Friday, September 2, 2005 - Page updated at 12:00 AM

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Forewarned ... but unprepared

Newhouse News Service

WASHINGTON — No one can say they didn't see it coming.

Officials from Louisiana, Mississippi and Alabama for years have been warning about their vulnerability to storms that swirl menacingly in the Gulf of Mexico every hurricane season.

Now, after one of the worst storms in history, serious questions are being asked about the lack of preparation.

Local officials say the damage might not have been nearly as bad had Washington heeded their warnings about the dire need for hurricane protection — including fortifying homes, building up levees and repairing barrier islands.

"If we had been investing resources in restoring our coast, it wouldn't have prevented the storm, but the barrier islands would have absorbed some of the tidal surge," said Rep. Bobby Jindal, R-La. "People's lives are at stake. We need to take this more seriously."

The level of devastation from a storm that everyone agreed was not a "worst-case scenario" has focused attention on whether policymakers took the much-heralded threat seriously and whether adequate plans are in place for future natural disasters.

Warning signs have been everywhere. More people than ever are living near hurricane-prone coastlines, earthquake fault lines, forest fire-prone areas and in flood plains, a trend that has created a landscape of expanding risk.

Not surprisingly, disaster costs are rising to levels unheard of a generation ago, posing a growing problem for insurers, governments and people in harm's way. The number of federal emergency disaster declarations doubled from an average of 23 a year during 1980-84 to 53 a year during 2000-2004.

Hurricane Andrew set a record of more than $30 billion in losses in 1992, followed quickly by California's Northridge earthquake the next year, which cost more than $40 billion. Many believe the cost of Hurricane Katrina will exceed that of Andrew.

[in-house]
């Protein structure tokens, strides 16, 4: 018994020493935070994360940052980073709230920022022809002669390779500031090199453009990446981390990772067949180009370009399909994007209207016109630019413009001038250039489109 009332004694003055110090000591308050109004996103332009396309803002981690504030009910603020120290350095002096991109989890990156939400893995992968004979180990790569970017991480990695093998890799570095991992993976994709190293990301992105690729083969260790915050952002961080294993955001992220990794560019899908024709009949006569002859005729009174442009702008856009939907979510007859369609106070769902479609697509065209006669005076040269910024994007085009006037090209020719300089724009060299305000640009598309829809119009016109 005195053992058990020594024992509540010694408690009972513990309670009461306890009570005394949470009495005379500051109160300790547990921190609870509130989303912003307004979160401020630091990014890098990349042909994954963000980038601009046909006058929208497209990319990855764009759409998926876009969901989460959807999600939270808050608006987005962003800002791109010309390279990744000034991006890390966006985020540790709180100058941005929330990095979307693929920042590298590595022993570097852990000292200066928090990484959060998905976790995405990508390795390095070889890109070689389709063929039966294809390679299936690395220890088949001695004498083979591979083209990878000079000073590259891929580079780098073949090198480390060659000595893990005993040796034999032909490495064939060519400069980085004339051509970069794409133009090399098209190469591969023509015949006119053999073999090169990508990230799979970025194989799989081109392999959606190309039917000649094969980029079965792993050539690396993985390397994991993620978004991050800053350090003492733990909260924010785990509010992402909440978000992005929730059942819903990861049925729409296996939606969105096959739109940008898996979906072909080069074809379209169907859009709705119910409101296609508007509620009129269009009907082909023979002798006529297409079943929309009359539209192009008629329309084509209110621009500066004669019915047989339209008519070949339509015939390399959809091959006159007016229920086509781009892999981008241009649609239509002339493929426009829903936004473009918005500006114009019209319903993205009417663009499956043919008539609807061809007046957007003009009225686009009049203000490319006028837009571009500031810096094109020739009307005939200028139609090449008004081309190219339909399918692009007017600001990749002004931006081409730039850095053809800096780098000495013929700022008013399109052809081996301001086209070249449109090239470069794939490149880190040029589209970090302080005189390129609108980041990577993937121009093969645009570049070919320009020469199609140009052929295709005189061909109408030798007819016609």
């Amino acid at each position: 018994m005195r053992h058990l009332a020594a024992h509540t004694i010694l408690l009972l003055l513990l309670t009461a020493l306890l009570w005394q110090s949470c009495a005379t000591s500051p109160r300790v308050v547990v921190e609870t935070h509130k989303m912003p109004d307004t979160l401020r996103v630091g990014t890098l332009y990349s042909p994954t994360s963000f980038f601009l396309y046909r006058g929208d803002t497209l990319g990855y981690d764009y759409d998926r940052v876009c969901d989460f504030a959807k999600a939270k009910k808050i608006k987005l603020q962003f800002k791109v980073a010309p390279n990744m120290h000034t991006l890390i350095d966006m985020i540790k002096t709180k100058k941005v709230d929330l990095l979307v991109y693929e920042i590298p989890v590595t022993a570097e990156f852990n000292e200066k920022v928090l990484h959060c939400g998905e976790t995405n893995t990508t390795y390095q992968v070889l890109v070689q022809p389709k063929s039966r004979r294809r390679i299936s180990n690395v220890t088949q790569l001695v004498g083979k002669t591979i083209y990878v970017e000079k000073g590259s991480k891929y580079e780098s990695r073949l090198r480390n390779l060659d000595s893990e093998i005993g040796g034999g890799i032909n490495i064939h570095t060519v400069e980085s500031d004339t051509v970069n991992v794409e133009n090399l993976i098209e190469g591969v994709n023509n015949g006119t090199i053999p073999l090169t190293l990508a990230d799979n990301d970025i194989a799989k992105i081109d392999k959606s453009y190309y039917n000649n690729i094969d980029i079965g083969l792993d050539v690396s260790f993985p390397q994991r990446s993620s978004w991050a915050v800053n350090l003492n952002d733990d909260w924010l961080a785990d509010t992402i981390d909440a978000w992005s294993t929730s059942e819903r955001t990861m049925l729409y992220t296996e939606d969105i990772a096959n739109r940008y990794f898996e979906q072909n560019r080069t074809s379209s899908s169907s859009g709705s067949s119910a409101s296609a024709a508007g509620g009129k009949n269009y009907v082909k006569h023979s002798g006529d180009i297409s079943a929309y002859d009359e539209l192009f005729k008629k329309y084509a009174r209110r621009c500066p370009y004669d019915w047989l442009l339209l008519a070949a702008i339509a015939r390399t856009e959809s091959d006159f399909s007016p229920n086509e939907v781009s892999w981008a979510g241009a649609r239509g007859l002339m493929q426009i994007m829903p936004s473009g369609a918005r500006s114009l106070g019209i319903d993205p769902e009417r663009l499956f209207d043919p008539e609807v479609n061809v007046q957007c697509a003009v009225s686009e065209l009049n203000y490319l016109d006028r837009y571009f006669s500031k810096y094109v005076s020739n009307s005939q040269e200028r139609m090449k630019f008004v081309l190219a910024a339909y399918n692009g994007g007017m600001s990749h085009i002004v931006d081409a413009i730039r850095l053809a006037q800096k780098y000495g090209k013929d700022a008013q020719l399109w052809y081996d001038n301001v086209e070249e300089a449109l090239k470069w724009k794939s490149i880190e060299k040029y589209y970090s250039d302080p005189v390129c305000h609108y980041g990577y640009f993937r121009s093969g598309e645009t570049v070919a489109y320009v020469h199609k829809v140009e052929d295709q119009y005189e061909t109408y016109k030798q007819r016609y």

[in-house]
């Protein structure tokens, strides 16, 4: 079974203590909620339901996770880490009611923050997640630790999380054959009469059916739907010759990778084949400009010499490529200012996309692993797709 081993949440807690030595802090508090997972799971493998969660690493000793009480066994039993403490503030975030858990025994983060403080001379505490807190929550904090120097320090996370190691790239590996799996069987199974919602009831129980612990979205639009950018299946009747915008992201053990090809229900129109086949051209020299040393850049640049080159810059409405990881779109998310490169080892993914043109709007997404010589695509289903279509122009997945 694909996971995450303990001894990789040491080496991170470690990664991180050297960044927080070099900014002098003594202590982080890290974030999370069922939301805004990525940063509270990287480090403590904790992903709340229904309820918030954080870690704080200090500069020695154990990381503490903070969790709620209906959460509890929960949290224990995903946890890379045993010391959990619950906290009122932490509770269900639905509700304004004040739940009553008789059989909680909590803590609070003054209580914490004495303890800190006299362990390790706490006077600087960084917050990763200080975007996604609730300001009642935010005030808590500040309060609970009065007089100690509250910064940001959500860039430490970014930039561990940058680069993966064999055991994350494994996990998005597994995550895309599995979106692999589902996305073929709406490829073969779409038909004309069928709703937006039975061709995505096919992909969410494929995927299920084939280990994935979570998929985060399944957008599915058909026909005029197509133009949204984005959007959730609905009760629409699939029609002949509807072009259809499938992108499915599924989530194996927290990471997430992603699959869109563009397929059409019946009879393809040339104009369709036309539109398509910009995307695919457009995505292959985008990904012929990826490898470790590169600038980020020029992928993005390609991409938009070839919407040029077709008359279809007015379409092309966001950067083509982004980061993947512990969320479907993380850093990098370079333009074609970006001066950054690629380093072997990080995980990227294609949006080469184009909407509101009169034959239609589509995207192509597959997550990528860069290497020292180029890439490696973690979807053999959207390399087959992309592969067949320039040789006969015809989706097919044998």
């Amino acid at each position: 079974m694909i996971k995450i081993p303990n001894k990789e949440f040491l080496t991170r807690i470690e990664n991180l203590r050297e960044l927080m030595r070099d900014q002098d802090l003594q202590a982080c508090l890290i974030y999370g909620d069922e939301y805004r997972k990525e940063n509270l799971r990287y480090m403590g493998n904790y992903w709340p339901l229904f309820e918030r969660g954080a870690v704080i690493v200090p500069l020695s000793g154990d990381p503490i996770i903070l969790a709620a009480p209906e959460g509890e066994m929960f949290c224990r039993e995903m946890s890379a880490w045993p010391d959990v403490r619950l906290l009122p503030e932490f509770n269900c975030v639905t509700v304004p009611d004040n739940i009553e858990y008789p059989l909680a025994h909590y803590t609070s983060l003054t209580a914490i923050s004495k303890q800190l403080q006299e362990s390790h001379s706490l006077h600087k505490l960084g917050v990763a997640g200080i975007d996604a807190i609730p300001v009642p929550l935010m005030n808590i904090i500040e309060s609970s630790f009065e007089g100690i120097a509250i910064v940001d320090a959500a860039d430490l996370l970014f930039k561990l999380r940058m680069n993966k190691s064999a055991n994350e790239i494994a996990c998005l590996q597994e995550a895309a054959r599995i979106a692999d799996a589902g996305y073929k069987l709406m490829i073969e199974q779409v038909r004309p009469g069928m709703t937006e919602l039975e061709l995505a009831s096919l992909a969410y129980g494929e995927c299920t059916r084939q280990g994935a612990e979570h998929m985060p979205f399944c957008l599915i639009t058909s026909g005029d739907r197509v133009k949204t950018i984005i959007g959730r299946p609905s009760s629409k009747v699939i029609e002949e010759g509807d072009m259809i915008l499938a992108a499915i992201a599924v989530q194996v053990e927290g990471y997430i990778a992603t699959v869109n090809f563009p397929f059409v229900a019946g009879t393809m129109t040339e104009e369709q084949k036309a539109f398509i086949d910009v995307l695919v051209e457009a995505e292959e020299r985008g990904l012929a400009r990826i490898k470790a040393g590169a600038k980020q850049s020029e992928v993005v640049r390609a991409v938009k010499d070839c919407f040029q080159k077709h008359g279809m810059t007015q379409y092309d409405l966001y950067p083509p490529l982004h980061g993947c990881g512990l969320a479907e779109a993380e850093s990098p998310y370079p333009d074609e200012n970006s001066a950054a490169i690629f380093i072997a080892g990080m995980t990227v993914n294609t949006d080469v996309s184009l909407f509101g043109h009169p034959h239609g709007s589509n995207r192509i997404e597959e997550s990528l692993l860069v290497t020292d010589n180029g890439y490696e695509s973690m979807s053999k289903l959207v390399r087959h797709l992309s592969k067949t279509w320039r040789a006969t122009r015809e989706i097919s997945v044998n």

"We've been on this trajectory for about 15 years. We're seeing increasingly bigger disasters and increasingly higher losses," said Kathleen Tierney, director of the Natural Hazards Research and Applications Information Center at the University of Colorado. "Now just about any place a hurricane is going to come in, it's going to hit a developed area. This is the way it's going to be from now on."

Disaster and emergency experts have warned for years that governments, especially the federal government, have put so much stress on disaster response that they have neglected policies to minimize a disaster's impact in advance.

"In the same way that Hurricane Andrew was a wake-up call to Florida, this storm will be a wake-up call to Louisiana and Mississippi," said Robert Hartwig, chief economist for the Insurance Information Institute. "It's going to be very evident that there were an enormous number of vulnerabilities that weren't addressed. There's going to be a lot of finger-pointing."

Louisiana's elected officials were quick to seize on the disaster to press for long-requested federal financial assistance in shoring up Louisiana's coastline. The coastal wetlands erode at a rate of 25 square miles a year and expose southern Louisiana to increasing danger.

Efforts to squeeze coastal-protection money out of Washington have met with resistance in recent years. The Louisiana congressional delegation urged Congress this year to dedicate a stream of federal money to Louisiana's coast, only to be opposed by the White House. A deal ultimately was struck to steer $540 million to the state over four years. The total coast of repair work is estimated to be $14 billion.

In its budget, the Bush administration also had proposed a significant reduction in funding for southeast Louisiana's chief hurricane protection project. Bush proposed $10.4 million, one-sixth of what local officials say they need.

Some critics said that in a post-Sept. 11 world, when the Department of Homeland Security is focused on preventing another terrorist attack, not enough emphasis is being placed on preparing for natural disasters.

A case in point, they say, is the decision to take away from Federal Emergency Management Agency (FEMA) its historic responsibility for disaster preparedness. The agency, part of Homeland Security, now will focus on postdisaster search and rescue.

Homeland Security plans to create a new Directorate of Preparedness, covering planning for both terrorism and natural disasters. But it is still on the drawing board.

Russ Knocke, a Homeland Security spokesman, said the reorganization will lead to better disaster preparation.

But experts in disaster planning say it already has sown confusion among those on the front lines of preparing for disasters such as Hurricane Katrina.

"It's very confusing to the state and local governments," said James Lee Witt, the FEMA director in the Clinton administration. "Who do they go to and how is it going to be coordinated now? It's really going to be fragmented."

Copyright © 2005 The Seattle Times Company


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